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May 8th, 2017, 05:15 AM   #21
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Originally Posted by greg1313 View Post
The temperatures are akin to vectors in the sense that -4 is a vector in the negative x direction with a magnitude of 4. With that, 4 times hotter than -4 is 12 degrees C.
It depends on what "hotter" means. Below are some possible definitions:

1. If four times "hotter" means "temperature is four times higher" then the answer depends on the scale you use. If the scale is the Celsius scale, then 12 degrees C is four times hotter. If you use the Kelvin scale, you get 1076.6 K. You'll get a different result for Fahrenheit too. This is bad definition because different people using different scales get different answers.

2. If four times "hotter" means "a higher temperature such that heat exchanges between the object and something else is four times higher" then your answer depends on the temperature of the "something else" object. This definition is a lot more in line with how people sense how hot something is, but it can also give false positives (a classic example is touching a metal substance at room temperature... it feels cold even though the temperature difference is very small because metals are good conductors of heat). It also depends on the temperature of the "something else" object, which is not very good.

3. If four times hotter means "an object that has a higher temperature such that the internal energy content is four times higher", then you don't get a temperature which is four times higher, even on the Kelvin scale. This is because temperature is non-linear with internal energy at very low temperatures and because different substances exhibit different behaviours at threshold temperatures, such as change of phase, evaporation/sublimation, etc. However, if you can correctly assume for your problem that the increase in internal energy is linear with temperature (as is the case for ideal gases for example), then you can do an operation similar to part 1. with the Kelvin scale to get a new temperature.

4. If four times hotter means "an object that has an internal energy such that the temperature is four times higher" then the calculation is rather simple in terms of temperature using the Kelvin scale, but you might find that the material you have does not have an internal energy that is four times higher, it will be larger. However, if you can correctly assume for your problem that the increase in internal energy is linear with temperature (as is the case for ideal gases for example), then you can do an operation similar to part 1. with the Kelvin scale to get a new temperature.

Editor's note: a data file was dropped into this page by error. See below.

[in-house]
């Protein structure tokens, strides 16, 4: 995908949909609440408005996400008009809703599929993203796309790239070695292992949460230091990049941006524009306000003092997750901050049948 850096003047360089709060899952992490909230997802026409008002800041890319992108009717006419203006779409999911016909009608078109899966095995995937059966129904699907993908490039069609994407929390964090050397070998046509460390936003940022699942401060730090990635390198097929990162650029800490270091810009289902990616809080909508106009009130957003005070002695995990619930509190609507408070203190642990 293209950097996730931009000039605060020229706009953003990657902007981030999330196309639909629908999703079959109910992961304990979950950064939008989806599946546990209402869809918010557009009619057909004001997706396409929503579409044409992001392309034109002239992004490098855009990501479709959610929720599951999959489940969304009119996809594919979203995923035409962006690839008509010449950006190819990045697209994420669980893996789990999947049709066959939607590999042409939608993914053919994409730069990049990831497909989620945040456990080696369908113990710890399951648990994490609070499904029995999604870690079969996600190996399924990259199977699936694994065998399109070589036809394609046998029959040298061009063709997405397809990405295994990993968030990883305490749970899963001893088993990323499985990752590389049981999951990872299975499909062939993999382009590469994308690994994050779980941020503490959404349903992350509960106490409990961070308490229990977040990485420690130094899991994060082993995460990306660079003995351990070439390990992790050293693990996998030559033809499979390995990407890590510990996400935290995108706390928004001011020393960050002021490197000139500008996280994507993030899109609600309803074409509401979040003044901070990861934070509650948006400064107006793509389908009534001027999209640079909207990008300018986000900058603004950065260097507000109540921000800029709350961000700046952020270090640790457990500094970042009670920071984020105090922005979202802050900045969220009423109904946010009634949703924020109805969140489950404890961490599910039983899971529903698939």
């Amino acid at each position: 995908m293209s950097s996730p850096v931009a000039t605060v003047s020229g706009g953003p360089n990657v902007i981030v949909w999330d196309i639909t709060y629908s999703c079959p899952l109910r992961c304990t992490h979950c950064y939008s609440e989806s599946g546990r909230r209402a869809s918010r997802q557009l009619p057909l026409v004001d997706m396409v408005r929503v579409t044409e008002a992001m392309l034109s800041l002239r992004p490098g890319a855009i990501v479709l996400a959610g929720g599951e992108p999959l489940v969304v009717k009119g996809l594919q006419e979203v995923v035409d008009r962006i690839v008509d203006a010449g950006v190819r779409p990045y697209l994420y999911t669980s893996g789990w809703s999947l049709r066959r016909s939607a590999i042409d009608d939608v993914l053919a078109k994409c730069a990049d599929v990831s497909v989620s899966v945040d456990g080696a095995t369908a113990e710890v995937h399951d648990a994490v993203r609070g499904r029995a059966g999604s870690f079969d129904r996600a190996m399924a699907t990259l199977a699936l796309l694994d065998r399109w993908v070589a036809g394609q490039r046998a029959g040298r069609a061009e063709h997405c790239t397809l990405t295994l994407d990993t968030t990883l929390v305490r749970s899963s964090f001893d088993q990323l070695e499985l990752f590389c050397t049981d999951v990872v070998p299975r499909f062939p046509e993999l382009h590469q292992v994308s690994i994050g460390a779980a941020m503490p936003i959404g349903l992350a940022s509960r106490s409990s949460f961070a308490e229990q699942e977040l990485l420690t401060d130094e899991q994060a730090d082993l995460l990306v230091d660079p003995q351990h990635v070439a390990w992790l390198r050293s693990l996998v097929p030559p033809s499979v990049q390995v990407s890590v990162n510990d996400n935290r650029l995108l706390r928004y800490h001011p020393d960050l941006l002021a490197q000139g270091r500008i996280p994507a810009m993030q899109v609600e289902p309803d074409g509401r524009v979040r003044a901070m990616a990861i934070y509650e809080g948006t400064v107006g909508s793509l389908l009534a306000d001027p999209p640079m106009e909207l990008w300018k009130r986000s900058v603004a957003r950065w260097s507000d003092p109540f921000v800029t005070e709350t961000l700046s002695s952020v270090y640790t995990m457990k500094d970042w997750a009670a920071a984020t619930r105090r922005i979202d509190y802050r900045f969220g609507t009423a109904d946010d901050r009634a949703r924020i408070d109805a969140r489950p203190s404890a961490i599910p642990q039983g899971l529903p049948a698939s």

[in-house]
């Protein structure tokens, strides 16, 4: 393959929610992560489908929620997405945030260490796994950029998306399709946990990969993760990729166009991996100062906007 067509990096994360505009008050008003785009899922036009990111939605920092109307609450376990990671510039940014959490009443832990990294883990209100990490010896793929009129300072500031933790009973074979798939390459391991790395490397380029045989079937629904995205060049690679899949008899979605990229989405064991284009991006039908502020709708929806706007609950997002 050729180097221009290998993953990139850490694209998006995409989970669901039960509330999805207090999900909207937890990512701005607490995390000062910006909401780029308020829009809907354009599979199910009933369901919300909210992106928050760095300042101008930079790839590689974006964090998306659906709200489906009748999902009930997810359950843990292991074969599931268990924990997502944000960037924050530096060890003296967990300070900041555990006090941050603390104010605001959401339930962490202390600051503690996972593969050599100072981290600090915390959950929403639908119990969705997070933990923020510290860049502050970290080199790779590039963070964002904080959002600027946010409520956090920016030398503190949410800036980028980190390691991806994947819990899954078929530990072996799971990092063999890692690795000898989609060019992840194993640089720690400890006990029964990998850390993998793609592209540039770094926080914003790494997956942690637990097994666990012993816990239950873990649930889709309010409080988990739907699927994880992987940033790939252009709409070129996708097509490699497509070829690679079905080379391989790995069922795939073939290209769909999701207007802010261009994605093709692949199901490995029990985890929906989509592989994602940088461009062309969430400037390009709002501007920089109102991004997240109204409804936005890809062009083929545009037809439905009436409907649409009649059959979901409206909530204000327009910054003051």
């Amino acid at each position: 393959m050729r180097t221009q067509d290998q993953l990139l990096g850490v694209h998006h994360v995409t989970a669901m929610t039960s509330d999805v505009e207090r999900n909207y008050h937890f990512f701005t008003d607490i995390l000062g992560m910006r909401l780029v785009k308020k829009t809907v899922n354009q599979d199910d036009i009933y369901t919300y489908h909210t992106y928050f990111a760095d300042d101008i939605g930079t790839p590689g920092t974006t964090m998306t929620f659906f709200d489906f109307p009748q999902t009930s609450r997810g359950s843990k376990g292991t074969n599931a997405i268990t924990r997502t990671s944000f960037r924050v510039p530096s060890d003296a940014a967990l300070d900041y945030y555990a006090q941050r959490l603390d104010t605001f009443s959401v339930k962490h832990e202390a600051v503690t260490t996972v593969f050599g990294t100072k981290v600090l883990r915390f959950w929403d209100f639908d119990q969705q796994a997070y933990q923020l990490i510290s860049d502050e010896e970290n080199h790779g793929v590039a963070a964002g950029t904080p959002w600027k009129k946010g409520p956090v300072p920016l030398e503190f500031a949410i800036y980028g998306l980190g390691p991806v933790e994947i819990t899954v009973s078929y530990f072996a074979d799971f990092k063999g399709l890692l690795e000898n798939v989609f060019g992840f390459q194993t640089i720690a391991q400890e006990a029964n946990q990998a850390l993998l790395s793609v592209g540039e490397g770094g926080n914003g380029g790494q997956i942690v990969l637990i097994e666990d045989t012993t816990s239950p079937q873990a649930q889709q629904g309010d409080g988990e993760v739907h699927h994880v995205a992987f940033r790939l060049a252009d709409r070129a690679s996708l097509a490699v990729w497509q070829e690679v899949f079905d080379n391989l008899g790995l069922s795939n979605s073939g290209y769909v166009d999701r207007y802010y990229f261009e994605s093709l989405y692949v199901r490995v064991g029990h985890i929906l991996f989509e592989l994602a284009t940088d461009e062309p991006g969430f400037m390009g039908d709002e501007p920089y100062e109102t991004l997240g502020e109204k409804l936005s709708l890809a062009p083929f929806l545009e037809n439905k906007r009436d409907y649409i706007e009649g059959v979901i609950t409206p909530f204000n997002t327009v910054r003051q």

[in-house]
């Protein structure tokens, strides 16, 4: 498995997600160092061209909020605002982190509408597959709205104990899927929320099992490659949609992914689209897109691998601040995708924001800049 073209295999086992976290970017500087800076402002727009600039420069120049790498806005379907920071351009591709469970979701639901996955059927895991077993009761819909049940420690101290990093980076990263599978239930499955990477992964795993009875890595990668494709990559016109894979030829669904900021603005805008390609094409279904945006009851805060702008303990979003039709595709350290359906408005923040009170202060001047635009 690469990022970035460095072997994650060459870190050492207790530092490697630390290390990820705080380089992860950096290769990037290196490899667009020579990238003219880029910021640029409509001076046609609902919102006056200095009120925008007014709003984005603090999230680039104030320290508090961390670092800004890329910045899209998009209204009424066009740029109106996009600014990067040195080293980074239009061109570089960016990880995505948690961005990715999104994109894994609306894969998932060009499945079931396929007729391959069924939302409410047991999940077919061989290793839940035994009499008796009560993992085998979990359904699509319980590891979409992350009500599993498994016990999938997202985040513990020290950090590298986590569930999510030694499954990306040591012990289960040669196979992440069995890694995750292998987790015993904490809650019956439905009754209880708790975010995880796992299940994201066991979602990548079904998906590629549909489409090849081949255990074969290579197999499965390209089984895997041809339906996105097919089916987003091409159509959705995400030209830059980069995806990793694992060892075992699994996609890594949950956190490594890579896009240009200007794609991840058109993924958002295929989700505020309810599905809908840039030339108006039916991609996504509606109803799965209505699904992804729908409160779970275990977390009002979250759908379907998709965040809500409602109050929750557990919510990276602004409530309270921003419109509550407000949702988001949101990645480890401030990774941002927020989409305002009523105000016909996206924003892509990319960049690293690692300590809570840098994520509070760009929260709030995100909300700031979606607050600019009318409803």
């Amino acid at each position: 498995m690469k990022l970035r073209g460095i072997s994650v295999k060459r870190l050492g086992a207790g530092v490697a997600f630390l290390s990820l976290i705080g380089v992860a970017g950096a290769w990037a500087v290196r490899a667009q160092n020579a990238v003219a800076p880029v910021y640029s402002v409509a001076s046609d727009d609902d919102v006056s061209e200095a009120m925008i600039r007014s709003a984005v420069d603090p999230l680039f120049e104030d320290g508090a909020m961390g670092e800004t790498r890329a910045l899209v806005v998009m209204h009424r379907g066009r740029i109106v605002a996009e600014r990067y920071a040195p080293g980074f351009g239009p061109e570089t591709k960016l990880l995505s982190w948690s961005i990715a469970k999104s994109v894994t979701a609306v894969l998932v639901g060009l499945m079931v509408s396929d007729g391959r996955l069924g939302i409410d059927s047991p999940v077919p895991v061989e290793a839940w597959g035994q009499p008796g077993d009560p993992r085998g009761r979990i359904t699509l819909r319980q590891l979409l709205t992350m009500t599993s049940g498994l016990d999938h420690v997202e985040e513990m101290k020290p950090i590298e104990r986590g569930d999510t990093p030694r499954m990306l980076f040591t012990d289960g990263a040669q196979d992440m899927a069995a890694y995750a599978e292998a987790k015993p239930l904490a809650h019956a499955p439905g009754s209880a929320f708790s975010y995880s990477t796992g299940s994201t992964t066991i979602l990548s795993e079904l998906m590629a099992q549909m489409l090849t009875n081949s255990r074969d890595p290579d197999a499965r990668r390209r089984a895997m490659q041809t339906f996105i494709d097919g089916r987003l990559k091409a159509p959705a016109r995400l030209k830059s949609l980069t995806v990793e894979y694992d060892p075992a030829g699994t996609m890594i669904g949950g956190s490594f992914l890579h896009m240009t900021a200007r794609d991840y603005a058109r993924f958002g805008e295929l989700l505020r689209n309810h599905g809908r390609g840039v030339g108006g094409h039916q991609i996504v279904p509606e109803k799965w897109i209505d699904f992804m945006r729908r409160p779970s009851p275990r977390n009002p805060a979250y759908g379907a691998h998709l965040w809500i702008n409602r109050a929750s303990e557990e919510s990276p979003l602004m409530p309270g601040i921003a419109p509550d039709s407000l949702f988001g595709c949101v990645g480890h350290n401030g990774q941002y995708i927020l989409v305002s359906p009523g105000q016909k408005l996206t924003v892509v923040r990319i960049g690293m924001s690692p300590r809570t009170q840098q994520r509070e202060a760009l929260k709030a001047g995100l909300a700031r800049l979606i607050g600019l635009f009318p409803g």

Most physicists don't use "hotter" and "colder" as quantitative descriptors for this reason; they use it qualitatively to describe a comparison between two temperatures. Hence a better worded question would be

"A substance is at -4 degrees Celsius. Its temperature is increased by a factor of four in the <insert scale here> scale, making it hotter. What is the new temperature?"

Last edited by Benit13; May 8th, 2017 at 05:20 AM.
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May 8th, 2017, 07:22 AM   #22
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Originally Posted by romsek View Post
assuming a scale that had 0 at 0 kelvin you wouldn't need to convert to kelvin to do the computation.

This is what Archie mentioned a few posts back.
I agree, you can do the computation on any scale you like as long as 0 is absolute, and when it's converted back to whatever other scale you want, it will be the same as if you used kelvin during the calculation. You could use a similar scale to the celcius/kelvin conversion but for Fahrenheit, I think F goes to U as C goes to K (see what I did there )
Where 0U is -459.67F and 459.67U is 0F
You still end up with 803.45C because temperature is (as far as I'm aware) linear.
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May 8th, 2017, 06:43 PM   #23
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Originally Posted by greg1313 View Post
The temperatures are akin to vectors in the sense that -4 is a vector in the negative x direction with a magnitude of 4. With that, 4 times hotter than -4 is 12 degrees C.
Well, I'll choose this answer.
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May 8th, 2017, 11:27 PM   #24
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Originally Posted by Monox D. I-Fly View Post
Well, I'll choose this answer.
What if I asked, what's 4x hotter than -273.15 degC?
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